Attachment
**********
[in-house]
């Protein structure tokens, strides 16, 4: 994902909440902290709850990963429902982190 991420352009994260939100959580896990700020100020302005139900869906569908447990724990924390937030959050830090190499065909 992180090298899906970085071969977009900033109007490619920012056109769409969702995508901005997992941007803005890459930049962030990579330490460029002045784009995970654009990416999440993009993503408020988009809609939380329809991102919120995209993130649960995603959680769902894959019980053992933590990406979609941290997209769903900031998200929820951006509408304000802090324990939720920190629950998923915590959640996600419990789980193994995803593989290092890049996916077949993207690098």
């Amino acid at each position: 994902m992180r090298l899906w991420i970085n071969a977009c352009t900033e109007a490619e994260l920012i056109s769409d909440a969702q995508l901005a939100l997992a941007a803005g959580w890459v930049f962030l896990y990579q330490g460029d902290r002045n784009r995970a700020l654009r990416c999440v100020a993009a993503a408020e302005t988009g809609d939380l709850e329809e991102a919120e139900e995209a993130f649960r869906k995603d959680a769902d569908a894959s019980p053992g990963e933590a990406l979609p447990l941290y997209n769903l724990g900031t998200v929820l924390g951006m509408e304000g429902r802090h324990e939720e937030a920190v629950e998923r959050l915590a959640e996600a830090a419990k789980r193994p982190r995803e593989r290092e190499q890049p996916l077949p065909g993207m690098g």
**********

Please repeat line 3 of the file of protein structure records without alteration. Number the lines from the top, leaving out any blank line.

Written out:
């Amino acid at each position: 994902m992180r090298l899906w991420i970085n071969a977009c352009t900033e109007a490619e994260l920012i056109s769409d909440a969702q995508l901005a939100l997992a941007a803005g959580w890459v930049f962030l896990y990579q330490g460029d902290r002045n784009r995970a700020l654009r990416c999440v100020a993009a993503a408020e302005t988009g809609d939380l709850e329809e991102a919120e139900e995209a993130f649960r869906k995603d959680a769902d569908a894959s019980p053992g990963e933590a990406l979609p447990l941290y997209n769903l724990g900031t998200v929820l924390g951006m509408e304000g429902r802090h324990e939720e937030a920190v629950e998923r959050l915590a959640e996600a830090a419990k789980r193994p982190r995803e593989r290092e190499q890049p996916l077949p065909g993207m690098g």